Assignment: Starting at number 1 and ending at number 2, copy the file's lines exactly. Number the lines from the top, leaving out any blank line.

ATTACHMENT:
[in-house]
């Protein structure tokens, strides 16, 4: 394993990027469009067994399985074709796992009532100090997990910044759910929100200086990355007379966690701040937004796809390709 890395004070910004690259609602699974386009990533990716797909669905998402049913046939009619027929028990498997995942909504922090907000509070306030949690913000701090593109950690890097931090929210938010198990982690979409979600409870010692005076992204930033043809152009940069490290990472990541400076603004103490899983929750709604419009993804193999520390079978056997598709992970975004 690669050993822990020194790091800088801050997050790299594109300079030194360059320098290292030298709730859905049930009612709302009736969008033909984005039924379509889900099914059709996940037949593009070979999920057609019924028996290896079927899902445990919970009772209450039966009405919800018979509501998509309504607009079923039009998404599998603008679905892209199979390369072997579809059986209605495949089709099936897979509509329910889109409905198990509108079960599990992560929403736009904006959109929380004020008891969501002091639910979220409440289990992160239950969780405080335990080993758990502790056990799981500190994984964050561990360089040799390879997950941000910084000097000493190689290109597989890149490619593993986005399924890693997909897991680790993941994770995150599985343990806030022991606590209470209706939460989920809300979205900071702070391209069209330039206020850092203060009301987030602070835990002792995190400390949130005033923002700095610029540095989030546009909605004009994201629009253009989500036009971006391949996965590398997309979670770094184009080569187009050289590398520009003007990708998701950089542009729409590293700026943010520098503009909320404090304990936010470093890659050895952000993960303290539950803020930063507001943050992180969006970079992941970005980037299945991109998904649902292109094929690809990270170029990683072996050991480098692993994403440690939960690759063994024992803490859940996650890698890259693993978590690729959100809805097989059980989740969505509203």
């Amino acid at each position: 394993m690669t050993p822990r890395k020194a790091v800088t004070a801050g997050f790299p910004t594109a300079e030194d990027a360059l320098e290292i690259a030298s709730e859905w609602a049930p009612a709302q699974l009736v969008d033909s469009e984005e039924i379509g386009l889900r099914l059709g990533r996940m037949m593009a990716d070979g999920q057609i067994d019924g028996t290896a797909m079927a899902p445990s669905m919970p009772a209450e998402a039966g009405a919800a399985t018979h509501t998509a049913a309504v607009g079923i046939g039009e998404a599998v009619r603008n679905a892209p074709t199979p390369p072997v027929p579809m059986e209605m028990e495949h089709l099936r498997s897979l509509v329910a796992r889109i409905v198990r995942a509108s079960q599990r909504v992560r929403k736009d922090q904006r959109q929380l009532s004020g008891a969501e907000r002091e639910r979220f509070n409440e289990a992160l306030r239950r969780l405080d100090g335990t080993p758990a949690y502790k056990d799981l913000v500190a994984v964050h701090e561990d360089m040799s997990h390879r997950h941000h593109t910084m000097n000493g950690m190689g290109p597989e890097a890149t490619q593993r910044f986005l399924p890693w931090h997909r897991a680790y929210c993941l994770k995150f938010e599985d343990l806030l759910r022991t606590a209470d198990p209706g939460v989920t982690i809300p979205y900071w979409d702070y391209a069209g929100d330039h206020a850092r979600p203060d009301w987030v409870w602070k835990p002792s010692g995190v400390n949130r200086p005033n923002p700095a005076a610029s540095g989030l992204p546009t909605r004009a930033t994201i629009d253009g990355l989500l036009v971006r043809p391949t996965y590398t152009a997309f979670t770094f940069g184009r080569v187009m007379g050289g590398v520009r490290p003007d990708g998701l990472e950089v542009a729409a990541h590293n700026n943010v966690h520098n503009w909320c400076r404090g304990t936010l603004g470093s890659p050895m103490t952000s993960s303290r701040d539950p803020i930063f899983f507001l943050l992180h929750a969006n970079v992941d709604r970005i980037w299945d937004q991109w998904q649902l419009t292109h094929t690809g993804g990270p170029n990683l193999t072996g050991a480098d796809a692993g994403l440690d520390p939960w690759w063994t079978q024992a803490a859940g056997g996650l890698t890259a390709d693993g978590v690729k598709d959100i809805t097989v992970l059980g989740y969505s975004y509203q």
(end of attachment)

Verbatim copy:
[in-house]
């Protein structure tokens, strides 16, 4: 394993990027469009067994399985074709796992009532100090997990910044759910929100200086990355007379966690701040937004796809390709 890395004070910004690259609602699974386009990533990716797909669905998402049913046939009619027929028990498997995942909504922090907000509070306030949690913000701090593109950690890097931090929210938010198990982690979409979600409870010692005076992204930033043809152009940069490290990472990541400076603004103490899983929750709604419009993804193999520390079978056997598709992970975004 690669050993822990020194790091800088801050997050790299594109300079030194360059320098290292030298709730859905049930009612709302009736969008033909984005039924379509889900099914059709996940037949593009070979999920057609019924028996290896079927899902445990919970009772209450039966009405919800018979509501998509309504607009079923039009998404599998603008679905892209199979390369072997579809059986209605495949089709099936897979509509329910889109409905198990509108079960599990992560929403736009904006959109929380004020008891969501002091639910979220409440289990992160239950969780405080335990080993758990502790056990799981500190994984964050561990360089040799390879997950941000910084000097000493190689290109597989890149490619593993986005399924890693997909897991680790993941994770995150599985343990806030022991606590209470209706939460989920809300979205900071702070391209069209330039206020850092203060009301987030602070835990002792995190400390949130005033923002700095610029540095989030546009909605004009994201629009253009989500036009971006391949996965590398997309979670770094184009080569187009050289590398520009003007990708998701950089542009729409590293700026943010520098503009909320404090304990936010470093890659050895952000993960303290539950803020930063507001943050992180969006970079992941970005980037299945991109998904649902292109094929690809990270170029990683072996050991480098692993994403440690939960690759063994024992803490859940996650890698890259693993978590690729959100809805097989059980989740969505509203």